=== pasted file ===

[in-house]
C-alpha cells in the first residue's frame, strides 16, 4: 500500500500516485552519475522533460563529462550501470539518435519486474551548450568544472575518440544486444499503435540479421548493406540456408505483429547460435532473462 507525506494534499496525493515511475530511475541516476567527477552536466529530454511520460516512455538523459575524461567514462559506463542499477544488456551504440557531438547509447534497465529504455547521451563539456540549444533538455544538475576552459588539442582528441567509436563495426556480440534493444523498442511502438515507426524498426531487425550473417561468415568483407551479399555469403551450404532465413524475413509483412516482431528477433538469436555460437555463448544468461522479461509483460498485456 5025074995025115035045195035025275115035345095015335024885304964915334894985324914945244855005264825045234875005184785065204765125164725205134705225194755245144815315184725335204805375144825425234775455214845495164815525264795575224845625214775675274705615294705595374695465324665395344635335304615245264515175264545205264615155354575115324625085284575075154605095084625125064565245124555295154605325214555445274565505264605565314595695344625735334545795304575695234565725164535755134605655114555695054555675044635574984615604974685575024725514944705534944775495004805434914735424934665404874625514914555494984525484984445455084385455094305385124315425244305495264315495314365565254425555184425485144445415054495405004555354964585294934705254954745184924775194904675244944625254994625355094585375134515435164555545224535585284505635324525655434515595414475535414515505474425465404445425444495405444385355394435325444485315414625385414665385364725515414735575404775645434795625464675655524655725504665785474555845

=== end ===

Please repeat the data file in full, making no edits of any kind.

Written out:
[in-house]
C-alpha cells in the first residue's frame, strides 16, 4: 500500500500516485552519475522533460563529462550501470539518435519486474551548450568544472575518440544486444499503435540479421548493406540456408505483429547460435532473462 507525506494534499496525493515511475530511475541516476567527477552536466529530454511520460516512455538523459575524461567514462559506463542499477544488456551504440557531438547509447534497465529504455547521451563539456540549444533538455544538475576552459588539442582528441567509436563495426556480440534493444523498442511502438515507426524498426531487425550473417561468415568483407551479399555469403551450404532465413524475413509483412516482431528477433538469436555460437555463448544468461522479461509483460498485456 5025074995025115035045195035025275115035345095015335024885304964915334894985324914945244855005264825045234875005184785065204765125164725205134705225194755245144815315184725335204805375144825425234775455214845495164815525264795575224845625214775675274705615294705595374695465324665395344635335304615245264515175264545205264615155354575115324625085284575075154605095084625125064565245124555295154605325214555445274565505264605565314595695344625735334545795304575695234565725164535755134605655114555695054555675044635574984615604974685575024725514944705534944775495004805434914735424934665404874625514914555494984525484984445455084385455094305385124315425244305495264315495314365565254425555184425485144445415054495405004555354964585294934705254954745184924775194904675244944625254994625355094585375134515435164555545224535585284505635324525655434515595414475535414515505474425465404445425444495405444385355394435325444485315414625385414665385364725515414735575404775645434795625464675655524655725504665785474555845